“We think the foundation should have glass pockets.” – Russell Leffingwell, Chair, Carnegie Corporation, 1952
Hot on the heels of rolling out real time tracking of foundation grants in support of Haiti, the Foundation Center has quietly launched a new project with the whimsical name Glass Pockets.
With a mission to “bring transparency to the world of philanthropy” Glass Pockets offers reports on how transparent large, well known foundations are. These reports rate the foundations across 28 elements of transparency and accountability such as whether they explain their grantmaking process, provide a public assessment of the foundation’s performance and whether they offer a knowledge center that shares program evaluations and lessons learned.
You can currently find reports for:
Most importantly, the reports offer direct click-thru access to each element. So users can quickly find the Gates Foundation’s investment policies, the Ford Foundation’s grantmaking policy, or the Hewlett Foundation’s knowledge center.
Glass Pockets also offers a fascinating Foundation Transparency 2.0 database that shows the social media tools being used by over 400 foundations. From the database you can directly access the Twitter feeds, Facebook pages, blogs, e-newsletters and other tools being used by some of the countries largest funders.
Finally, the site offers a Google-based search tool that lets users search the websites of thousands of private foundations. For instance, a search for the term Haiti brings back The Boston Foundation’s Haiti Relief & Reconstruction Fund, The Gates Foundation’s statement on their response to the earthquake and the Case Foundations blog post on ways that individual donors can support Haiti.
This is fascinating stuff! Not only is Glass Pockets suddenly the most important way to access important information about foundations, but the reports begin to set a level of expectation for large, staffed foundations to share more about their activities and what they know with the public. For instance, the reports note that the Ford Foundation does not make its 990-PF available, the Kellogg Foundation does not have a mechanism in place to allow grantee feedback and none of the foundations being reported on share an assessment of their own performance with the public.
Talk about information overload. Glass Pockets offers users direct links to a deep library of information about foundations. I could get lost for days exploring this place!
The “quiet launch” was the pre-launch! Thanks for the shout out. For Glasspockets fully explained see http://pndblog.typepad.com/pndblog/2010/01/foundations-need-to-be-more-transparent.html
Have any of these foundations moved to implement XBRL (extensible business reporting language) tagging of their financial flows?
More here –
If the foundations were to offer hosted, XBRL-compliant administration solutions for grant recipients (with dashboards for easy administration), it would be possible to extend financial transparency and accountability farther still.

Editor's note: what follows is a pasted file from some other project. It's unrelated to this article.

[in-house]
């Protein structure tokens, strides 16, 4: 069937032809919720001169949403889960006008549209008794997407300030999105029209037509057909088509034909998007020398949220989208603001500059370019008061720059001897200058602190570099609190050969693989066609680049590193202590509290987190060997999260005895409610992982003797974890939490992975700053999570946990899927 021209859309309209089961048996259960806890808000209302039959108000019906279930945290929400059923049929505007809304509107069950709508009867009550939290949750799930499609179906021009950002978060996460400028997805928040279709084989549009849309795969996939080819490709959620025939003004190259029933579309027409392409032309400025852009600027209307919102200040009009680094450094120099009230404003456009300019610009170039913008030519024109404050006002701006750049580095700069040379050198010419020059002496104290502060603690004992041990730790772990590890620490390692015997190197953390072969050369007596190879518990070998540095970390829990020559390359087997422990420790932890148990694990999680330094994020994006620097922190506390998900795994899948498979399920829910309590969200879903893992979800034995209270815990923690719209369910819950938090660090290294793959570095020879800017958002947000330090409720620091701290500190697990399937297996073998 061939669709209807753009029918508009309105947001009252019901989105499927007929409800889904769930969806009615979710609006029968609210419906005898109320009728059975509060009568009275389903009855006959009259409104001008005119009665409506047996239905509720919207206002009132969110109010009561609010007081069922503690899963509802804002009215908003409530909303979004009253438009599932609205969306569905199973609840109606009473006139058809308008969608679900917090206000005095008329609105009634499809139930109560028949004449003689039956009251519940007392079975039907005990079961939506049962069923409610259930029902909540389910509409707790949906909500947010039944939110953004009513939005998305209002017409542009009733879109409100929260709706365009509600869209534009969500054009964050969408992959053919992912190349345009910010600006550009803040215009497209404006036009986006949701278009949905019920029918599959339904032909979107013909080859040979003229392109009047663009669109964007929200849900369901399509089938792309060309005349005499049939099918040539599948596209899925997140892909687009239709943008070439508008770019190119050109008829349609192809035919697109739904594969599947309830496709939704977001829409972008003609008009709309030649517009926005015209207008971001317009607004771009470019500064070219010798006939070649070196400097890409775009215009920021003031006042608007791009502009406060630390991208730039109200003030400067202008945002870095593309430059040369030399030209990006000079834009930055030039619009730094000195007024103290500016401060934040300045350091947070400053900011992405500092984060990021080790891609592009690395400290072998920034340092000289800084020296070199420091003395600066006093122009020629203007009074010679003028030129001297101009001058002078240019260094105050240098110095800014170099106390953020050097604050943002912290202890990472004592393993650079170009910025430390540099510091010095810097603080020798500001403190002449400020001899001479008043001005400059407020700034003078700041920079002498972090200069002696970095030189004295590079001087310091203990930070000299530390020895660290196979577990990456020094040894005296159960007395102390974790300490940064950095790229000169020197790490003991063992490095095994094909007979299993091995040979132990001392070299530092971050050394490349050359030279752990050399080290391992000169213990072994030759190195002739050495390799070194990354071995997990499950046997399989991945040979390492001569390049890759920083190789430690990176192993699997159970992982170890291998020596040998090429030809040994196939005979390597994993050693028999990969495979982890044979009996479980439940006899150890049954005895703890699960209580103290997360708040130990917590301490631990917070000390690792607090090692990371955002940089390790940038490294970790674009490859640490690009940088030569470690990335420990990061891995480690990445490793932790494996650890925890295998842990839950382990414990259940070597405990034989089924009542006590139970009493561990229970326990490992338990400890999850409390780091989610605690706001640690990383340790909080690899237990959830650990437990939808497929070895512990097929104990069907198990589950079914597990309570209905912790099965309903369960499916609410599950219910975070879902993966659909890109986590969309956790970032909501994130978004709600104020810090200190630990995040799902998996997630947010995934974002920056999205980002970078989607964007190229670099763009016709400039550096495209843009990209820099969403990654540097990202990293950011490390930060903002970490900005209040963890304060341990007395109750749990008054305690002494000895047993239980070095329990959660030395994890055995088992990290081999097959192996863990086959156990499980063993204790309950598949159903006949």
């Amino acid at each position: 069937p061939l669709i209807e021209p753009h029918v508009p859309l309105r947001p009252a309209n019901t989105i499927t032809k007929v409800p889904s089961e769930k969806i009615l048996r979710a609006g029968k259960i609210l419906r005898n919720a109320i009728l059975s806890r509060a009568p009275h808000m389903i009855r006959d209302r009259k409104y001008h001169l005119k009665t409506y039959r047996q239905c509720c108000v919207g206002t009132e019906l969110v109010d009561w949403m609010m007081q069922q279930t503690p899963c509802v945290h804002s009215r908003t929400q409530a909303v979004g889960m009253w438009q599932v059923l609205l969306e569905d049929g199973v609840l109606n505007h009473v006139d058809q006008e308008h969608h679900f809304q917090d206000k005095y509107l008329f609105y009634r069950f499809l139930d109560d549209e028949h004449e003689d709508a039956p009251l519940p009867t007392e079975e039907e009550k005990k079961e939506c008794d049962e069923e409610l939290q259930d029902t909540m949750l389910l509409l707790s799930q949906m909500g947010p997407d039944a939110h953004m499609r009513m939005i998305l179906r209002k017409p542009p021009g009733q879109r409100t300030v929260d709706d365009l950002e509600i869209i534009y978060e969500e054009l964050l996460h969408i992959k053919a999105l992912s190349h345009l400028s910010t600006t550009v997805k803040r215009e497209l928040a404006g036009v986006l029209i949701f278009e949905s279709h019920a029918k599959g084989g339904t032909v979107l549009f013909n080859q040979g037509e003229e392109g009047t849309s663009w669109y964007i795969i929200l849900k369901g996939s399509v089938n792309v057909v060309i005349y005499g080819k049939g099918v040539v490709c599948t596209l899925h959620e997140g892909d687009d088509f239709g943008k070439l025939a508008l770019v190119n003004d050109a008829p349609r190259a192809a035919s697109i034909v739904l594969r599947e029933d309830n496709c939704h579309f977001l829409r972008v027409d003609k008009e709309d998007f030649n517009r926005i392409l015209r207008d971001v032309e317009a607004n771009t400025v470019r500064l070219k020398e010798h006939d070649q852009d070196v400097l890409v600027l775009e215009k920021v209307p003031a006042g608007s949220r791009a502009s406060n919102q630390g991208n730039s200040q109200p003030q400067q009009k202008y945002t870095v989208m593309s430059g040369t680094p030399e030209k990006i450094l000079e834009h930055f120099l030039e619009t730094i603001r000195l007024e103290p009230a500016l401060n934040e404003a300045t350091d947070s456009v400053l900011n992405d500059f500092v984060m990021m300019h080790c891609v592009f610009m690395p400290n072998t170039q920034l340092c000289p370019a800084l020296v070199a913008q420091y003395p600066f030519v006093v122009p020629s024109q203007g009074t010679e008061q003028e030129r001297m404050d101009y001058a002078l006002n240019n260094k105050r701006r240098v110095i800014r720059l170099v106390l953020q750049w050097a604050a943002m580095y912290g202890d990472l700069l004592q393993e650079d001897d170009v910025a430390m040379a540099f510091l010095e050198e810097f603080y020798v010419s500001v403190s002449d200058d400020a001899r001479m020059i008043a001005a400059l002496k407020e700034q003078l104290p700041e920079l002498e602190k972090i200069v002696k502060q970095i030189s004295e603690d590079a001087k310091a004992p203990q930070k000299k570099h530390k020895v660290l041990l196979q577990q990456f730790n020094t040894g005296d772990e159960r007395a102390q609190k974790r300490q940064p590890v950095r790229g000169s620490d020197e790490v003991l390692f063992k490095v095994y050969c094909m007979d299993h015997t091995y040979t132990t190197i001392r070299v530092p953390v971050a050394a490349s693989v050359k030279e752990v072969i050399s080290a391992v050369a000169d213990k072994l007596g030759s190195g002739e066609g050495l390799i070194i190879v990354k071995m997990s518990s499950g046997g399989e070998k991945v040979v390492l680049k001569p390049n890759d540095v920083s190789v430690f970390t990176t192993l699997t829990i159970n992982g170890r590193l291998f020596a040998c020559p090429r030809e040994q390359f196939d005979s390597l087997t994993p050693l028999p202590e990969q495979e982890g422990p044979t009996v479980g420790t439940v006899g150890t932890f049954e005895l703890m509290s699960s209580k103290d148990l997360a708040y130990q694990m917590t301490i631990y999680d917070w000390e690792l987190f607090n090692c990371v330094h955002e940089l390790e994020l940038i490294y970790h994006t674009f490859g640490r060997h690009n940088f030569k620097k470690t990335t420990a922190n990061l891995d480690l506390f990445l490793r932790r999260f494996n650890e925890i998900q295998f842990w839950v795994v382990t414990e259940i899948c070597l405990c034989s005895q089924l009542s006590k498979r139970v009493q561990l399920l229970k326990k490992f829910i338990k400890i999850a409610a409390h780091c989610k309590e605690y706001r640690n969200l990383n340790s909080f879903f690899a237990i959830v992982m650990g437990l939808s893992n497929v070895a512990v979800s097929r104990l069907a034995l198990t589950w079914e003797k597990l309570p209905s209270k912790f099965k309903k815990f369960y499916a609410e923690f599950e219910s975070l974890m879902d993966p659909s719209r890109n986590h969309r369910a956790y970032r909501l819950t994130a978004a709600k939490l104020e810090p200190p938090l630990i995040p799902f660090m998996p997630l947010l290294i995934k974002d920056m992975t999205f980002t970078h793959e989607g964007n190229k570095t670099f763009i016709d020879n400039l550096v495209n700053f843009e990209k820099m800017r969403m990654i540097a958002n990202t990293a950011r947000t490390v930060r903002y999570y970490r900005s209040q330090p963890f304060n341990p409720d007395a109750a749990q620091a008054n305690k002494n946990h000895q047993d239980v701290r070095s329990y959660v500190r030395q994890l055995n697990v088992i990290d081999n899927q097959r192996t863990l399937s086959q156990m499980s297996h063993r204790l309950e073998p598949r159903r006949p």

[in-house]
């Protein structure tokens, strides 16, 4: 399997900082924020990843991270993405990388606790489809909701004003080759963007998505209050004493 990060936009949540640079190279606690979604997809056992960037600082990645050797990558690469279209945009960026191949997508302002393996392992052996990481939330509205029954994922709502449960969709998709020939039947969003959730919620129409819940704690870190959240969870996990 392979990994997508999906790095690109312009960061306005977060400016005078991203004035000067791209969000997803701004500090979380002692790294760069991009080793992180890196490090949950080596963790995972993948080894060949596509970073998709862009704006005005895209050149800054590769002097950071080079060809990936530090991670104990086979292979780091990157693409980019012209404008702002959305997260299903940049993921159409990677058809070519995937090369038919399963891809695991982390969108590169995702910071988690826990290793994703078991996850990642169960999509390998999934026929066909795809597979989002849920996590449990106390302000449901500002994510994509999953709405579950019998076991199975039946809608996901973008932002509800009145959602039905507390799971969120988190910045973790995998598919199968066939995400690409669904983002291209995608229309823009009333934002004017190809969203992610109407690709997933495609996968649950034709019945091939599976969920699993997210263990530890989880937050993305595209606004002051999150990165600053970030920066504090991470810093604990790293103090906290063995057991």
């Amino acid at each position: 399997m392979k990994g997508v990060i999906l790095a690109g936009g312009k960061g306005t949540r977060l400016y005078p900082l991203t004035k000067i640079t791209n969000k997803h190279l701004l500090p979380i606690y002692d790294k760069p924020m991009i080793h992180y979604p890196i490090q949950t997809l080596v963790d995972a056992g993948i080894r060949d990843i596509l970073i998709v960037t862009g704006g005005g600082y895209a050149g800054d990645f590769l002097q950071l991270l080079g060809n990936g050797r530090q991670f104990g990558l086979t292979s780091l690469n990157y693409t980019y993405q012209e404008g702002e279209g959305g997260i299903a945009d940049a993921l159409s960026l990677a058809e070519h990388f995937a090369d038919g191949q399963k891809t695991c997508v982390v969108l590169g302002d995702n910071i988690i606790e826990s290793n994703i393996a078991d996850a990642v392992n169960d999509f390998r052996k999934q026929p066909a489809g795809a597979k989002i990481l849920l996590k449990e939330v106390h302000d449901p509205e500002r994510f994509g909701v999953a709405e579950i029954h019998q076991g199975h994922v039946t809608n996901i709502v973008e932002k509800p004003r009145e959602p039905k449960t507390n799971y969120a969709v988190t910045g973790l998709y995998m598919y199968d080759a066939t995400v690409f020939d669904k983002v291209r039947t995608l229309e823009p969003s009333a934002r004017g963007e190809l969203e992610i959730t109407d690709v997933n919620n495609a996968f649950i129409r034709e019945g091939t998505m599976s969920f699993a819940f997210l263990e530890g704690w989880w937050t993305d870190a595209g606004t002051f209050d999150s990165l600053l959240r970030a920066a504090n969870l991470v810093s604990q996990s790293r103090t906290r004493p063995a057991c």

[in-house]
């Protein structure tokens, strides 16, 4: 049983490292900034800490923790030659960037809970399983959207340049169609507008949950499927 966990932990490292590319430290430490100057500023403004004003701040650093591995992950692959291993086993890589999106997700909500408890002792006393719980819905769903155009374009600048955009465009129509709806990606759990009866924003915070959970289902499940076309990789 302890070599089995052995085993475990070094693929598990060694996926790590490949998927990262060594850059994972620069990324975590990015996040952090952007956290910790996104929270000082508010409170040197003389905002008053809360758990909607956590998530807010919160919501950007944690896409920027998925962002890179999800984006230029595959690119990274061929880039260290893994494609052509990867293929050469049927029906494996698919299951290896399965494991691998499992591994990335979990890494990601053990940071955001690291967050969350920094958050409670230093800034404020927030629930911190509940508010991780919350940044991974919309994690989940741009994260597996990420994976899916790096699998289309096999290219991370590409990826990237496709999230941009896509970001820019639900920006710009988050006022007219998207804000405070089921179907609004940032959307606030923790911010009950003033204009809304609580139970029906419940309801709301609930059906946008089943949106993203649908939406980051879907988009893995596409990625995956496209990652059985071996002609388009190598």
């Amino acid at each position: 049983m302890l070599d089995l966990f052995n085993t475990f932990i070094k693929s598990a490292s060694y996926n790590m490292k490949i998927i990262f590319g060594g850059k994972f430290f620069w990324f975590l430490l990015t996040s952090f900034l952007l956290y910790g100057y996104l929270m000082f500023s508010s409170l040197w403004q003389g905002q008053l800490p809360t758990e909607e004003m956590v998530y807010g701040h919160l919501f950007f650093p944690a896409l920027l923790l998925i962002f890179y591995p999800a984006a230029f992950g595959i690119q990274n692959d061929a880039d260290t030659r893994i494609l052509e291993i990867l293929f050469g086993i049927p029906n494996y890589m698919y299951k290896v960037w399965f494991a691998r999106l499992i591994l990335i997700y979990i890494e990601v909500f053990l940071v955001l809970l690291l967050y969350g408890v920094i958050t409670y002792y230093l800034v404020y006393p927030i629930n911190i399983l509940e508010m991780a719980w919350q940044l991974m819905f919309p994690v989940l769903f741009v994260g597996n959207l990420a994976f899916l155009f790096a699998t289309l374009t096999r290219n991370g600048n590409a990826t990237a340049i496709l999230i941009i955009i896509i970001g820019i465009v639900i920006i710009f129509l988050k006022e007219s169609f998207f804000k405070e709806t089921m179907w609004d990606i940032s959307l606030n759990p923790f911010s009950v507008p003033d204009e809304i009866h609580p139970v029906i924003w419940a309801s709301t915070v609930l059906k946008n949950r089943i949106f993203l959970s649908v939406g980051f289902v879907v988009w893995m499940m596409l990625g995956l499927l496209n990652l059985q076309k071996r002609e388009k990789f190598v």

Mark, the closest I’ve seen to doing what you’re looking for is Grantsfire.
Interesting way to speed up connections between donors and applicants!
As we move towards a “real-time web,” I’m wondering whether similar results could be achieved through a fast-track system of venture philanthropy.
It might be a concentric system with a “microgrant” layer on the outer circle. This layer would offer expedited review and grant-giving, much as Charles River Associates has done with early stage, small venture capital applicants. Recipients who put the seed funds to good use (as shown by digitally recording and sharing milestones of progress) could earn “karma points” that would enable them to enter the next level of larger grant-seeking opportunities. And then those who do well with these grants can cross the threshold of the next level of funding opportunities, where they can compete for more substantial grants.
Creating layered opportunities to earn karma points (convertible to attention/visibility on the radar of donors in future funding rounds) might also improve ecosystems of cooperation among grant applicants, as hoped for in the Grantsfire summary.
For example, donors could offer paths for unsuccessful grant applicants to earn reputation points applicable to future fundraising rounds. The unsuccessful applicants could earn these points by volunteering in-kind services to help the funded projects. In cases where the offers were accepted (and useful services delivered), the funded project receiving the help could award reputation points to providers. This teaming approach could lead to relationships of value in future grant-seeking and full-scale implementation of initiatives.
Does this approach sound reasonable? It could also fit into challenge offer scenarios for awakening human capital and dormant land values in economically depressed areas, as outlined at http://www.openworld.com .